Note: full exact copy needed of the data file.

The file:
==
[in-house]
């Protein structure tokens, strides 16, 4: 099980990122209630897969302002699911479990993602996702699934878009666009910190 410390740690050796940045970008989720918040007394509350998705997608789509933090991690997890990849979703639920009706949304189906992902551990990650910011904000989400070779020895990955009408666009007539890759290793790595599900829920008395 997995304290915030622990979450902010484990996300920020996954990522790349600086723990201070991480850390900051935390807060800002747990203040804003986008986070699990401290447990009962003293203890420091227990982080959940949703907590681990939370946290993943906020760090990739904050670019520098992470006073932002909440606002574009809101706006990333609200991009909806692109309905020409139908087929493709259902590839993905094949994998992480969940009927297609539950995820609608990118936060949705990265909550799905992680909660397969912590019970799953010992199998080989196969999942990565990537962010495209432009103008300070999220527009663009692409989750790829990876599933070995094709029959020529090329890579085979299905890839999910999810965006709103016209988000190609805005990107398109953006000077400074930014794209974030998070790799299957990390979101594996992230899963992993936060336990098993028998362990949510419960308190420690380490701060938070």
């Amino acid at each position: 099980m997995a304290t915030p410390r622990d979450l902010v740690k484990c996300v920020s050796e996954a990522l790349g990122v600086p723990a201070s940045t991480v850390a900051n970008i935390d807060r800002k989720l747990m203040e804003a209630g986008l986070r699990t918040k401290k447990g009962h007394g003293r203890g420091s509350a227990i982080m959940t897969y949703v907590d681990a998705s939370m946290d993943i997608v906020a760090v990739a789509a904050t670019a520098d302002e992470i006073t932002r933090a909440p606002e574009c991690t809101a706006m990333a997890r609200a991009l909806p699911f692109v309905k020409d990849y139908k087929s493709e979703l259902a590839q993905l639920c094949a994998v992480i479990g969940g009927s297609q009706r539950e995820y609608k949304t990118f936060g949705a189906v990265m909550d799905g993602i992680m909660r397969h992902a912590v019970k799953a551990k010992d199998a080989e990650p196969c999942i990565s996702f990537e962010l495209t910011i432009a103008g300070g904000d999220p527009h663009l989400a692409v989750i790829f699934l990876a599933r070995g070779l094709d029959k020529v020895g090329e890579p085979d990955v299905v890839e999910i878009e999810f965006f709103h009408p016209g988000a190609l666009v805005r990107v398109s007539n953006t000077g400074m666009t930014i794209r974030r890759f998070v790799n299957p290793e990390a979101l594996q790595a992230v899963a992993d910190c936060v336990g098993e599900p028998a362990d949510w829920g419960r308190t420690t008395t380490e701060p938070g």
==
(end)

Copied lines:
[in-house]
């Protein structure tokens, strides 16, 4: 099980990122209630897969302002699911479990993602996702699934878009666009910190 410390740690050796940045970008989720918040007394509350998705997608789509933090991690997890990849979703639920009706949304189906992902551990990650910011904000989400070779020895990955009408666009007539890759290793790595599900829920008395 997995304290915030622990979450902010484990996300920020996954990522790349600086723990201070991480850390900051935390807060800002747990203040804003986008986070699990401290447990009962003293203890420091227990982080959940949703907590681990939370946290993943906020760090990739904050670019520098992470006073932002909440606002574009809101706006990333609200991009909806692109309905020409139908087929493709259902590839993905094949994998992480969940009927297609539950995820609608990118936060949705990265909550799905992680909660397969912590019970799953010992199998080989196969999942990565990537962010495209432009103008300070999220527009663009692409989750790829990876599933070995094709029959020529090329890579085979299905890839999910999810965006709103016209988000190609805005990107398109953006000077400074930014794209974030998070790799299957990390979101594996992230899963992993936060336990098993028998362990949510419960308190420690380490701060938070």
């Amino acid at each position: 099980m997995a304290t915030p410390r622990d979450l902010v740690k484990c996300v920020s050796e996954a990522l790349g990122v600086p723990a201070s940045t991480v850390a900051n970008i935390d807060r800002k989720l747990m203040e804003a209630g986008l986070r699990t918040k401290k447990g009962h007394g003293r203890g420091s509350a227990i982080m959940t897969y949703v907590d681990a998705s939370m946290d993943i997608v906020a760090v990739a789509a904050t670019a520098d302002e992470i006073t932002r933090a909440p606002e574009c991690t809101a706006m990333a997890r609200a991009l909806p699911f692109v309905k020409d990849y139908k087929s493709e979703l259902a590839q993905l639920c094949a994998v992480i479990g969940g009927s297609q009706r539950e995820y609608k949304t990118f936060g949705a189906v990265m909550d799905g993602i992680m909660r397969h992902a912590v019970k799953a551990k010992d199998a080989e990650p196969c999942i990565s996702f990537e962010l495209t910011i432009a103008g300070g904000d999220p527009h663009l989400a692409v989750i790829f699934l990876a599933r070995g070779l094709d029959k020529v020895g090329e890579p085979d990955v299905v890839e999910i878009e999810f965006f709103h009408p016209g988000a190609l666009v805005r990107v398109s007539n953006t000077g400074m666009t930014i794209r974030r890759f998070v790799n299957p290793e990390a979101l594996q790595a992230v899963a992993d910190c936060v336990g098993e599900p028998a362990d949510w829920g419960r308190t420690t008395t380490e701060p938070g």